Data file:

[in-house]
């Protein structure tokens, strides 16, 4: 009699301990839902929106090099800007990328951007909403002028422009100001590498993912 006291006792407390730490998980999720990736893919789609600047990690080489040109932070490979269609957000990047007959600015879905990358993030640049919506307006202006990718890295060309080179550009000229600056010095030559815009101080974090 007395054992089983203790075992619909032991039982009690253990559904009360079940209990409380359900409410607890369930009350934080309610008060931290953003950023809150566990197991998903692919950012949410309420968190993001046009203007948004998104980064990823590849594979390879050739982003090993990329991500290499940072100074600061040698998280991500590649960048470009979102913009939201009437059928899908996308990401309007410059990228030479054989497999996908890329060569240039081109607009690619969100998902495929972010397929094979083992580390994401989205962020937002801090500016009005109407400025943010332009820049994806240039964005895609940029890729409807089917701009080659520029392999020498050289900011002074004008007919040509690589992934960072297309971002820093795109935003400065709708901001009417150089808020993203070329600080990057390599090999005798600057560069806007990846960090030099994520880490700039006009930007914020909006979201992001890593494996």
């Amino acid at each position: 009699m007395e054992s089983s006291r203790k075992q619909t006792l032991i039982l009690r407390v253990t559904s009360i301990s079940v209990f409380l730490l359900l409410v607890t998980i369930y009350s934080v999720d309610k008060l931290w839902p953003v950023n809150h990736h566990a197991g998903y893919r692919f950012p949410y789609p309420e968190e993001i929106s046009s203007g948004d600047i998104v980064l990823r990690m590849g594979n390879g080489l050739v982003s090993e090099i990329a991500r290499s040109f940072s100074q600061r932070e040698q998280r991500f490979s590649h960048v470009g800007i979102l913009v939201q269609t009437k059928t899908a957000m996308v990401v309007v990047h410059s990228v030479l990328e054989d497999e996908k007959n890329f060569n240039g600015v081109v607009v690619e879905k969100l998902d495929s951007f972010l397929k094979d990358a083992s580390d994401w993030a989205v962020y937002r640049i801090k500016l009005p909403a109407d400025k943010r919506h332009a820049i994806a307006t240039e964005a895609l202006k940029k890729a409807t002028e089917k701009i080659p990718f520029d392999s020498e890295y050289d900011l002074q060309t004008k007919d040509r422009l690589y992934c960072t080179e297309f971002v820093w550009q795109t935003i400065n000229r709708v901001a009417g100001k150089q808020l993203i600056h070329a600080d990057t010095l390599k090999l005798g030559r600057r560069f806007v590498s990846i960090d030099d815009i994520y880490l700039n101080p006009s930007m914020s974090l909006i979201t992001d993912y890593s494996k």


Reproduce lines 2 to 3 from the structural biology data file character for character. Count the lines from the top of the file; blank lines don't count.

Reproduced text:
């Protein structure tokens, strides 16, 4: 009699301990839902929106090099800007990328951007909403002028422009100001590498993912 006291006792407390730490998980999720990736893919789609600047990690080489040109932070490979269609957000990047007959600015879905990358993030640049919506307006202006990718890295060309080179550009000229600056010095030559815009101080974090 007395054992089983203790075992619909032991039982009690253990559904009360079940209990409380359900409410607890369930009350934080309610008060931290953003950023809150566990197991998903692919950012949410309420968190993001046009203007948004998104980064990823590849594979390879050739982003090993990329991500290499940072100074600061040698998280991500590649960048470009979102913009939201009437059928899908996308990401309007410059990228030479054989497999996908890329060569240039081109607009690619969100998902495929972010397929094979083992580390994401989205962020937002801090500016009005109407400025943010332009820049994806240039964005895609940029890729409807089917701009080659520029392999020498050289900011002074004008007919040509690589992934960072297309971002820093795109935003400065709708901001009417150089808020993203070329600080990057390599090999005798600057560069806007990846960090030099994520880490700039006009930007914020909006979201992001890593494996």
């Amino acid at each position: 009699m007395e054992s089983s006291r203790k075992q619909t006792l032991i039982l009690r407390v253990t559904s009360i301990s079940v209990f409380l730490l359900l409410v607890t998980i369930y009350s934080v999720d309610k008060l931290w839902p953003v950023n809150h990736h566990a197991g998903y893919r692919f950012p949410y789609p309420e968190e993001i929106s046009s203007g948004d600047i998104v980064l990823r990690m590849g594979n390879g080489l050739v982003s090993e090099i990329a991500r290499s040109f940072s100074q600061r932070e040698q998280r991500f490979s590649h960048v470009g800007i979102l913009v939201q269609t009437k059928t899908a957000m996308v990401v309007v990047h410059s990228v030479l990328e054989d497999e996908k007959n890329f060569n240039g600015v081109v607009v690619e879905k969100l998902d495929s951007f972010l397929k094979d990358a083992s580390d994401w993030a989205v962020y937002r640049i801090k500016l009005p909403a109407d400025k943010r919506h332009a820049i994806a307006t240039e964005a895609l202006k940029k890729a409807t002028e089917k701009i080659p990718f520029d392999s020498e890295y050289d900011l002074q060309t004008k007919d040509r422009l690589y992934c960072t080179e297309f971002v820093w550009q795109t935003i400065n000229r709708v901001a009417g100001k150089q808020l993203i600056h070329a600080d990057t010095l390599k090999l005798g030559r600057r560069f806007v590498s990846i960090d030099d815009i994520y880490l700039n101080p006009s930007m914020s974090l909006i979201t992001d993912y890593s494996k």